A superb history of flying machines, by one who should know.
Crouch, senior curator of the aeronautics division of the National Air and Space Museum, brings impeccable credentials to his task. He’s also a fine writer with an international outlook, which sets this apart from recent histories that take a US-centric view of aviation. His episodic, anecdotal narrative opens in 1908 with Orville Wright’s hour-long circling of a military parade ground outside Washington, an incident that prompted the assembled brass to wonder about the application of aircraft to warfare—and then, almost immediately, to dismiss the possibility. (Said the Secretary of War: “I just can’t see that these aeroplanes are going to be especially practical just yet.”) The brothers Wright hoped, for their part, that the airplane would help bring about world peace, reducing the distance real and metaphorical between nations. Alas, Crouch observes, things didn’t quite work out that way. The author touches at many points on the relation between military and civilian developments in aircraft design and manufacture, and on the role of international figures in bringing air supremacy in both spheres to the US; the German inventor Hugo Junkers, of WWI fame, for example, designed both military and civilian aircraft, and his firm “inaugurated the age of commercial air transportation in Japan, China, Africa, and Australia” while selling plenty of its ultramodern (for the 1920s, at least) F13 aircraft to the US Post Office and military. Crouch’s pages are full of technical details and enough facts and factoids to satisfy the most demanding trivia buff. He closes on an international note, observing that by 1990 the European Airbus consortium was outselling its biggest competitor, Boeing, in “every class of airplane smaller than the 747.”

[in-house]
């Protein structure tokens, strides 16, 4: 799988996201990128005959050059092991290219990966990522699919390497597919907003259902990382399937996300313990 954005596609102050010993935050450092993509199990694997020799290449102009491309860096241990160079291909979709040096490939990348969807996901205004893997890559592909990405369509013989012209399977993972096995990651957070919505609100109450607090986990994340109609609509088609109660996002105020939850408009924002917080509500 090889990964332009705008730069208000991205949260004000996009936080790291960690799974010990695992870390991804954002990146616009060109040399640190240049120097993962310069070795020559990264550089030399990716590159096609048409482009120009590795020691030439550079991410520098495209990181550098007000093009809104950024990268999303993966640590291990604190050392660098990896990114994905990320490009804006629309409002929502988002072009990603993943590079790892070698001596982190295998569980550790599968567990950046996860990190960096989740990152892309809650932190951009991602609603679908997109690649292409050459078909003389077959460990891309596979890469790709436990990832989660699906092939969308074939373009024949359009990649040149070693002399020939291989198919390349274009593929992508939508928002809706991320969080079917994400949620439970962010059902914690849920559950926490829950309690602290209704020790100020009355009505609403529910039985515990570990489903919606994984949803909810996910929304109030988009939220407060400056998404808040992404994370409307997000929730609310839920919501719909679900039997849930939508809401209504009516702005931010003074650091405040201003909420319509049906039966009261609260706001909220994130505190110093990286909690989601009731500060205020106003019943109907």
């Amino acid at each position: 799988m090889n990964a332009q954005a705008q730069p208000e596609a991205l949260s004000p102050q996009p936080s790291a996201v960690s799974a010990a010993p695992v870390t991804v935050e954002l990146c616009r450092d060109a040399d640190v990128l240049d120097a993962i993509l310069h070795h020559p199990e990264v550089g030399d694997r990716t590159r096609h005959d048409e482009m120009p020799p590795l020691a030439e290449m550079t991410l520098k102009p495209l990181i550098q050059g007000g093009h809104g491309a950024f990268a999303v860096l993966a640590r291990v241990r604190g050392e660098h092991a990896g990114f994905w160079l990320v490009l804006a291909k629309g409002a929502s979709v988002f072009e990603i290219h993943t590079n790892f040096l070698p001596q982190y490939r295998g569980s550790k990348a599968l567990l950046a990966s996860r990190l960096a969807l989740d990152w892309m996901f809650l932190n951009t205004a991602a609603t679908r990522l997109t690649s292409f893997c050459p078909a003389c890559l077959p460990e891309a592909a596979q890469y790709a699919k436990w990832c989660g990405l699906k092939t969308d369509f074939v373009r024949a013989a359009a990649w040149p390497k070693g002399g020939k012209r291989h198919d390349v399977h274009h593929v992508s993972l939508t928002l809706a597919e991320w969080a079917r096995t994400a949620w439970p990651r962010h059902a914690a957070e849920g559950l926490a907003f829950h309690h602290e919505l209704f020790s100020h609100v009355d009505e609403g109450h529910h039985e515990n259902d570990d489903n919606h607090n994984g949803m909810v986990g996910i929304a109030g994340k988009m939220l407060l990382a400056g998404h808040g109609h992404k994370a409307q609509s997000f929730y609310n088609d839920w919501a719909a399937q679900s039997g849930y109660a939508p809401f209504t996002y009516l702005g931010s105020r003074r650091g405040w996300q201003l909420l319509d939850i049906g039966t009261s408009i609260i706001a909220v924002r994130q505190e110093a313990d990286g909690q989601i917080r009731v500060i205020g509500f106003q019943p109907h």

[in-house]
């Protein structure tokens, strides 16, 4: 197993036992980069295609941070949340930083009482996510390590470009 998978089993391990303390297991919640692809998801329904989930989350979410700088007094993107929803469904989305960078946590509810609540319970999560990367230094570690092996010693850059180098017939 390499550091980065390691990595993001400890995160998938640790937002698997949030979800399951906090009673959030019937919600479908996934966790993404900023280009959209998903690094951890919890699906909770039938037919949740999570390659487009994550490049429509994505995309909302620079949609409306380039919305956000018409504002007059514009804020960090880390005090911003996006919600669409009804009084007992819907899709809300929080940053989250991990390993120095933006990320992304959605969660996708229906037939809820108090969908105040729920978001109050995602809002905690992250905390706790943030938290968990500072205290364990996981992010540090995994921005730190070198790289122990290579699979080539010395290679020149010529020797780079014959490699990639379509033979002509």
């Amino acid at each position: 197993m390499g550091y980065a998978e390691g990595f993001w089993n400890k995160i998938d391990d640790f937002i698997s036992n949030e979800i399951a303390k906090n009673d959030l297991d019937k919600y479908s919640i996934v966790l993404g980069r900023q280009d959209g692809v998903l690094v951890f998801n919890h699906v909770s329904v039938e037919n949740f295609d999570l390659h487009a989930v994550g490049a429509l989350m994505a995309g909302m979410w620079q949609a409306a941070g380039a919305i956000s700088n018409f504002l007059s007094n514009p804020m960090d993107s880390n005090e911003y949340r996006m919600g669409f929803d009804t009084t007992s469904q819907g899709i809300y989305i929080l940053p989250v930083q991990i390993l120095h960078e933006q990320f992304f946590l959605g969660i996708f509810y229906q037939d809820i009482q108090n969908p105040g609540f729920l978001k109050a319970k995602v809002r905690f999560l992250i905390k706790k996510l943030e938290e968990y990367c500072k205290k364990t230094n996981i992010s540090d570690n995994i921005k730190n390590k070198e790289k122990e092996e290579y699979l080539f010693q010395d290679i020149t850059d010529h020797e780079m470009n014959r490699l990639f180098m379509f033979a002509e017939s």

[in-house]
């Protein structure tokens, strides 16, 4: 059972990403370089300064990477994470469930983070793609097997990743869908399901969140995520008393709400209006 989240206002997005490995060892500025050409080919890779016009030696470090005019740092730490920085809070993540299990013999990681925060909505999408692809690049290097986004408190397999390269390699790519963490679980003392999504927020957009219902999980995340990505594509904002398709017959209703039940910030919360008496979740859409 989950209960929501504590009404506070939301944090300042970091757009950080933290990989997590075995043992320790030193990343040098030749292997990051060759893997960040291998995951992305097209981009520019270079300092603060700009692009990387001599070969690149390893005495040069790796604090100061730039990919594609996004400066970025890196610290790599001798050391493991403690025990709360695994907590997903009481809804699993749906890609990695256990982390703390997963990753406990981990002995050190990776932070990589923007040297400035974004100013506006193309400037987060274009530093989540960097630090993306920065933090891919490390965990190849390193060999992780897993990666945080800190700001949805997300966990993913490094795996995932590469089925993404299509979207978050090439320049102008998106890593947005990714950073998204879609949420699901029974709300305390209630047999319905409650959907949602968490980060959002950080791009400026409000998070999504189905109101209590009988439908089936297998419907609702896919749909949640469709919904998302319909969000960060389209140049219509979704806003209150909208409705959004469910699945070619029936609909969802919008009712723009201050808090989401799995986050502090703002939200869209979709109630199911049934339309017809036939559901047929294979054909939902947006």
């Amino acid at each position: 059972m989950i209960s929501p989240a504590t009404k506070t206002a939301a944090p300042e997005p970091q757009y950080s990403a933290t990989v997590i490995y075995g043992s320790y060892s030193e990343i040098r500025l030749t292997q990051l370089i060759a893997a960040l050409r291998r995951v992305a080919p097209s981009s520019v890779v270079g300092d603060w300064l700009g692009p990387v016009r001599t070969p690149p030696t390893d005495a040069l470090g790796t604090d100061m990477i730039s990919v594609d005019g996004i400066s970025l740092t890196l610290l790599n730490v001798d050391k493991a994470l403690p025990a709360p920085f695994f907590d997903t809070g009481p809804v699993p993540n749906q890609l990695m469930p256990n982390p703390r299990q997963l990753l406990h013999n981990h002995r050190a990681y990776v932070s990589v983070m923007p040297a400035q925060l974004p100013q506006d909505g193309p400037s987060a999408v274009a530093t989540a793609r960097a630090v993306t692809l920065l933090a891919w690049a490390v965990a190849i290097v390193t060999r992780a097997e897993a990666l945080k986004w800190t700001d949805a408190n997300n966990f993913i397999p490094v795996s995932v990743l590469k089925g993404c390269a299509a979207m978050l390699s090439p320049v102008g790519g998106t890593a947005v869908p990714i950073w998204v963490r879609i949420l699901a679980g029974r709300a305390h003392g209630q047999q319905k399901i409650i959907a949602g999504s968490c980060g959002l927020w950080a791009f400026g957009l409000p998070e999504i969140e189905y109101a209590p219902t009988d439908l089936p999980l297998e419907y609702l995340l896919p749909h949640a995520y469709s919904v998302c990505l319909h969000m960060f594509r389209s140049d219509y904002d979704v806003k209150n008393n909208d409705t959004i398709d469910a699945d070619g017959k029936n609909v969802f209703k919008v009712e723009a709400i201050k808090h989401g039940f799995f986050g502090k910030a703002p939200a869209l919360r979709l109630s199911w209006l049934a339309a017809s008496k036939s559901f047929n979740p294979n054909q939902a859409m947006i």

A real treat for aviation buffs, and by far the best one-volume analysis of the subject.